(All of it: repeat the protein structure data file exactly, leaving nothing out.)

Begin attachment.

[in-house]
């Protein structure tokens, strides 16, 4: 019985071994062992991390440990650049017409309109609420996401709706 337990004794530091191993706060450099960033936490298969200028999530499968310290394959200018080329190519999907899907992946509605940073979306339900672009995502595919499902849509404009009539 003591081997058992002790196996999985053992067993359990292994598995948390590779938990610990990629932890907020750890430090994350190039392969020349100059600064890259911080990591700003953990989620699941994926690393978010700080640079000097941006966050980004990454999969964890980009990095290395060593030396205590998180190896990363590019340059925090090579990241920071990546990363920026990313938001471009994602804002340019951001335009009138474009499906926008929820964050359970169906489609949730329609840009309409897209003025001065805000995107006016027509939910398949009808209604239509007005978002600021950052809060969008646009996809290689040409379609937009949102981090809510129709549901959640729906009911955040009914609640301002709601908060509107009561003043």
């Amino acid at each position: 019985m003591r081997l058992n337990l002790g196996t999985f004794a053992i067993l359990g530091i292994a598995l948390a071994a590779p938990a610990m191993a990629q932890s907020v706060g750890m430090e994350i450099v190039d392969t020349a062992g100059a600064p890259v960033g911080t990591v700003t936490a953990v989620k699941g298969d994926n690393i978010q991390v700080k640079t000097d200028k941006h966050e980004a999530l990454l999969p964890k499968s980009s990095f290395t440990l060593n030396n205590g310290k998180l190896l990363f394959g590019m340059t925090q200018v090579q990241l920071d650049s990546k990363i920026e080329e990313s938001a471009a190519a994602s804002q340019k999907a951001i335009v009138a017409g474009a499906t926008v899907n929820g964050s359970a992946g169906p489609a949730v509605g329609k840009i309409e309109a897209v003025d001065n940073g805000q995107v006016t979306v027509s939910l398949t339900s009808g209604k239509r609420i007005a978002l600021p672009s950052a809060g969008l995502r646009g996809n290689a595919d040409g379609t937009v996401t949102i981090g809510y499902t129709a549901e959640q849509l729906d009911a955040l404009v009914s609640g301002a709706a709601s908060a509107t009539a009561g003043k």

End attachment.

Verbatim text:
[in-house]
């Protein structure tokens, strides 16, 4: 019985071994062992991390440990650049017409309109609420996401709706 337990004794530091191993706060450099960033936490298969200028999530499968310290394959200018080329190519999907899907992946509605940073979306339900672009995502595919499902849509404009009539 003591081997058992002790196996999985053992067993359990292994598995948390590779938990610990990629932890907020750890430090994350190039392969020349100059600064890259911080990591700003953990989620699941994926690393978010700080640079000097941006966050980004990454999969964890980009990095290395060593030396205590998180190896990363590019340059925090090579990241920071990546990363920026990313938001471009994602804002340019951001335009009138474009499906926008929820964050359970169906489609949730329609840009309409897209003025001065805000995107006016027509939910398949009808209604239509007005978002600021950052809060969008646009996809290689040409379609937009949102981090809510129709549901959640729906009911955040009914609640301002709601908060509107009561003043």
């Amino acid at each position: 019985m003591r081997l058992n337990l002790g196996t999985f004794a053992i067993l359990g530091i292994a598995l948390a071994a590779p938990a610990m191993a990629q932890s907020v706060g750890m430090e994350i450099v190039d392969t020349a062992g100059a600064p890259v960033g911080t990591v700003t936490a953990v989620k699941g298969d994926n690393i978010q991390v700080k640079t000097d200028k941006h966050e980004a999530l990454l999969p964890k499968s980009s990095f290395t440990l060593n030396n205590g310290k998180l190896l990363f394959g590019m340059t925090q200018v090579q990241l920071d650049s990546k990363i920026e080329e990313s938001a471009a190519a994602s804002q340019k999907a951001i335009v009138a017409g474009a499906t926008v899907n929820g964050s359970a992946g169906p489609a949730v509605g329609k840009i309409e309109a897209v003025d001065n940073g805000q995107v006016t979306v027509s939910l398949t339900s009808g209604k239509r609420i007005a978002l600021p672009s950052a809060g969008l995502r646009g996809n290689a595919d040409g379609t937009v996401t949102i981090g809510y499902t129709a549901e959640q849509l729906d009911a955040l404009v009914s609640g301002a709706a709601s908060a509107t009539a009561g003043k």